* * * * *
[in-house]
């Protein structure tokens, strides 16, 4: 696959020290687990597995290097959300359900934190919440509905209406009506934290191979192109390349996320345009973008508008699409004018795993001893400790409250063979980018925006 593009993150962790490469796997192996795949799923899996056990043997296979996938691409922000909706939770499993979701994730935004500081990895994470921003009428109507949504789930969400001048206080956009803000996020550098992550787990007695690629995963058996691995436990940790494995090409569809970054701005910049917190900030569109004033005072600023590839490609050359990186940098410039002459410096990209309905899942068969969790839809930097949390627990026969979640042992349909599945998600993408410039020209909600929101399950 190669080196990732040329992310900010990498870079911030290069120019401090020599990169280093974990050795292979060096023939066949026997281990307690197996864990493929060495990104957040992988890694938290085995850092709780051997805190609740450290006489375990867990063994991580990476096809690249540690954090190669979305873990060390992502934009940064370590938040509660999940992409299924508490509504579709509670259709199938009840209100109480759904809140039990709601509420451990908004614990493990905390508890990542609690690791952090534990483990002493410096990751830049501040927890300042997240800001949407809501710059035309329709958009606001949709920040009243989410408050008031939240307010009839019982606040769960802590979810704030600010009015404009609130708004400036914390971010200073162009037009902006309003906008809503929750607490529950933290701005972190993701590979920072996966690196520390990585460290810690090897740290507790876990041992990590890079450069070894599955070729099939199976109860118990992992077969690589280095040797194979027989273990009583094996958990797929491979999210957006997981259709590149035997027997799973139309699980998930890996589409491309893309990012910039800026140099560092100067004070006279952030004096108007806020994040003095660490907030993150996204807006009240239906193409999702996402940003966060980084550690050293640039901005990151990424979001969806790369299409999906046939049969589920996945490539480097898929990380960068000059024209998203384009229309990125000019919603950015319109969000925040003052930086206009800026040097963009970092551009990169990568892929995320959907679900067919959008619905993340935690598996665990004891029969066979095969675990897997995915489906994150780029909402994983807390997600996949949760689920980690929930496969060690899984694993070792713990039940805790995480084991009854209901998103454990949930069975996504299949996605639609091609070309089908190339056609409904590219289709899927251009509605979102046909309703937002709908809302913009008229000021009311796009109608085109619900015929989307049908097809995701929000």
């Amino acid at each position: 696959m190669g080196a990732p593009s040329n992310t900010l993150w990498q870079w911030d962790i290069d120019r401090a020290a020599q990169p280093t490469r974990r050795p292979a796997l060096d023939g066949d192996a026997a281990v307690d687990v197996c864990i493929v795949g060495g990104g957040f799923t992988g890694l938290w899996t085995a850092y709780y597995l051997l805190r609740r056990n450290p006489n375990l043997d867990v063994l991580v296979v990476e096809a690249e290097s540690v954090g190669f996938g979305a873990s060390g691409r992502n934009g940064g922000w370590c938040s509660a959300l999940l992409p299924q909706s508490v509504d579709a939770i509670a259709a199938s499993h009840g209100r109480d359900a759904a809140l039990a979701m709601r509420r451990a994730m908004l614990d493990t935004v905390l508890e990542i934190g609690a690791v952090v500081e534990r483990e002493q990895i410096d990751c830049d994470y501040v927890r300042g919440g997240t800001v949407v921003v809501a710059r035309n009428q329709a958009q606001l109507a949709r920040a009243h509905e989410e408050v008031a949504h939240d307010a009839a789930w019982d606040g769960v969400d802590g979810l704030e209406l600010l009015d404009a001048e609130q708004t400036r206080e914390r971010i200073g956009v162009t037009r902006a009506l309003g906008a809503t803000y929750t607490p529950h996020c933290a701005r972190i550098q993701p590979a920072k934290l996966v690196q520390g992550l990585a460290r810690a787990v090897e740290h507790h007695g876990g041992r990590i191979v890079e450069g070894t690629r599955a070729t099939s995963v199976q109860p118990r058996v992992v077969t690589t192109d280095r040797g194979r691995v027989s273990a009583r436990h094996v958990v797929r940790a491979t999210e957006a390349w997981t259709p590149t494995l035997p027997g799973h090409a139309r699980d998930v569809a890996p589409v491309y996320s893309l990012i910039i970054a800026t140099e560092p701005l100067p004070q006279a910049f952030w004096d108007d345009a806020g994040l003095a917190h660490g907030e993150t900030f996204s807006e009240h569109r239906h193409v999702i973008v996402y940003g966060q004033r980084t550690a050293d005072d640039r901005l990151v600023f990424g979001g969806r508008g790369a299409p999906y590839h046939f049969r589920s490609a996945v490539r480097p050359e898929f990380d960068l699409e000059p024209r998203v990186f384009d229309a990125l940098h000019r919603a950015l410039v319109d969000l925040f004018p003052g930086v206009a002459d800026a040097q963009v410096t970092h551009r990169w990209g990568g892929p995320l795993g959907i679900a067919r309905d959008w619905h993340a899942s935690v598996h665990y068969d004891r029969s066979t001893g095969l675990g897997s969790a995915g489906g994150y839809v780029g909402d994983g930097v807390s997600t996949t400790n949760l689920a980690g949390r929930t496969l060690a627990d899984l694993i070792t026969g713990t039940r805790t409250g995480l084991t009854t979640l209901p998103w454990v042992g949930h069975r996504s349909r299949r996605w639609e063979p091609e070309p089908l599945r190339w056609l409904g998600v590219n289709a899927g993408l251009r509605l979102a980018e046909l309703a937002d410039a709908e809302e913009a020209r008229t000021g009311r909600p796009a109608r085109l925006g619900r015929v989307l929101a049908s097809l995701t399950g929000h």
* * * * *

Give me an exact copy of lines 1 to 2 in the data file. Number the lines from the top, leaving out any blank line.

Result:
[in-house]
């Protein structure tokens, strides 16, 4: 696959020290687990597995290097959300359900934190919440509905209406009506934290191979192109390349996320345009973008508008699409004018795993001893400790409250063979980018925006 593009993150962790490469796997192996795949799923899996056990043997296979996938691409922000909706939770499993979701994730935004500081990895994470921003009428109507949504789930969400001048206080956009803000996020550098992550787990007695690629995963058996691995436990940790494995090409569809970054701005910049917190900030569109004033005072600023590839490609050359990186940098410039002459410096990209309905899942068969969790839809930097949390627990026969979640042992349909599945998600993408410039020209909600929101399950 190669080196990732040329992310900010990498870079911030290069120019401090020599990169280093974990050795292979060096023939066949026997281990307690197996864990493929060495990104957040992988890694938290085995850092709780051997805190609740450290006489375990867990063994991580990476096809690249540690954090190669979305873990060390992502934009940064370590938040509660999940992409299924508490509504579709509670259709199938009840209100109480759904809140039990709601509420451990908004614990493990905390508890990542609690690791952090534990483990002493410096990751830049501040927890300042997240800001949407809501710059035309329709958009606001949709920040009243989410408050008031939240307010009839019982606040769960802590979810704030600010009015404009609130708004400036914390971010200073162009037009902006309003906008809503929750607490529950933290701005972190993701590979920072996966690196520390990585460290810690090897740290507790876990041992990590890079450069070894599955070729099939199976109860118990992992077969690589280095040797194979027989273990009583094996958990797929491979999210957006997981259709590149035997027997799973139309699980998930890996589409491309893309990012910039800026140099560092100067004070006279952030004096108007806020994040003095660490907030993150996204807006009240239906193409999702996402940003966060980084550690050293640039901005990151990424979001969806790369299409999906046939049969589920996945490539480097898929990380960068000059024209998203384009229309990125000019919603950015319109969000925040003052930086206009800026040097963009970092551009990169990568892929995320959907679900067919959008619905993340935690598996665990004891029969066979095969675990897997995915489906994150780029909402994983807390997600996949949760689920980690929930496969060690899984694993070792713990039940805790995480084991009854209901998103454990949930069975996504299949996605639609091609070309089908190339056609409904590219289709899927251009509605979102046909309703937002709908809302913009008229000021009311796009109608085109619900015929989307049908097809995701929000």